This note should also be added to the documentation, as it would help the majority of programmers who use languages where globals are, well, global (that is, available from anywhere).  The scoping rules should also not be buried in subsection 4 of the variables section.  It should be front and center because I think this is probably one of the most non-standard and thus confusing design choices of PHP.

[Ed. note: the variables $_GET, $_POST, $_REQUEST, $_SESSION, and $_FILES are superglobals, which means you don't need the global keyword to use them inside a function]
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-5
leblanc at tamu dot edu
7 years ago
manual says:
>nor is it possible to undefine or redefine previously-declared functions.

you can undefine or redefine a function.. or so it says.. using
runkit_function_remove
runkit_function_redefine
maybe to implement perl's Memoize module
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-5
fabio at city dot ac dot uk
12 years ago
As a corollary to other people's contributions in this section, you have to be careful when transforming a piece of code in to a function (say F1). If this piece of code contains calls to another function (say F2), then each variable used in F2 and defined in F1 must be declared as GLOBAL both in F1 and F2. This is tricky.
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-7
aboyd at ssti dot com
13 years ago
[Editor's note: put your includes in the beginning of your script. You can call an included function, after it has been included                --jeroen]

The documentation states: "In PHP 3, functions must be defined before they are referenced. No such requirement exists in PHP 4."

I thought it wise to note here that there is in fact a limitation: you cannot bury your function in an include() or require().  If the function is in an include()'d file, there is NO way to call that function beforehand.  The workaround is to put the function directly in the file that calls the function.
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-8
dma05 at web dot de
8 years ago
@ gilthansNOSPAAM at gmailSPAAMBLOCK dot com

i think you just fried your stack like the manual reads ;)
works up to ~17000-30000 iterations for me... although, that's on a linux box with php5 as an apache2 module...
maybe the cgi version has a smaller stack...

the problem seems logical, because every time your function iterates, it puts another pointer on the stack (the one to your variable), and sooner or later you're out of memory there, so no more pointers to be added which should make it crash, if you're using one global variable, then there's no pointers to be added to your stack and it won't run out (well, not so fast at least, you still need to add other pointers to the stack but at least one less)...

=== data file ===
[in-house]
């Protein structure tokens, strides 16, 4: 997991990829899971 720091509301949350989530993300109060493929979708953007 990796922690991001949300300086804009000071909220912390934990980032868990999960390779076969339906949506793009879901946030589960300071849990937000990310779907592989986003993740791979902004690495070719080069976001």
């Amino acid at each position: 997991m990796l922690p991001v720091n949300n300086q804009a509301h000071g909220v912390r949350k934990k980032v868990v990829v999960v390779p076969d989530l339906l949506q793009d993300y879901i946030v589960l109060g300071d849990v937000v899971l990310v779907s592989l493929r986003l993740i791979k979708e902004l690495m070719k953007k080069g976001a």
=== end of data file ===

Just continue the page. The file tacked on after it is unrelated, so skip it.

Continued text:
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-11
xpaz at somm dot com
12 years ago
It is possible to define a function from inside another function.
The result is that the inner function does not exist until the outer function gets executed.

For example, the following code:

<?php

function a () {
  function
b() {
    echo
"I am b.\n";
  }
  echo
"I am a.\n";
}
if (
function_exists("b")) echo "b is defined.\n"; else echo "b is not defined.\n";
a();
if (
function_exists("b")) echo "b is defined.\n"; else echo "b is not defined.\n";

?>

echoes:

b is not defined.
I am a.
b is defined.

Classes too can be defined inside functions, and will not exist until the outer function gets executed.
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-12
Gautam
6 years ago
<?php
/*
User Defined Functions

function function_name($arg_1, $arg_2, ...,  $arg_n)
{
    code_line1;
    code_line2;
    code_line3;
    return ($value); //stops execution of the function and returns its argument as the value at the point where the function was called.
}
One may have more than one return()statements in a function.
*/

   
$text= 'This Line is Bold and Italics.';
    function
makebold_n_italics($text)
    {
       
$text = "<i><b>$text</i></b>";
        return(
$text); //the return() statement immediately ends execution of the current function, and returns its argument as the value of the function call in print command
   
}
    print(
"This Line is not Bold.<br>\n");
    print(
"This Line is not Italics.<br>\n");
    echo
makebold_n_italics("$text") ,"--->", 'It prints the returned value of variable $text when function is called.'."<br>\n";
    echo
"$text", '---> prints the original value of  variable $text.'."<br>\n"; // prints the original value of $text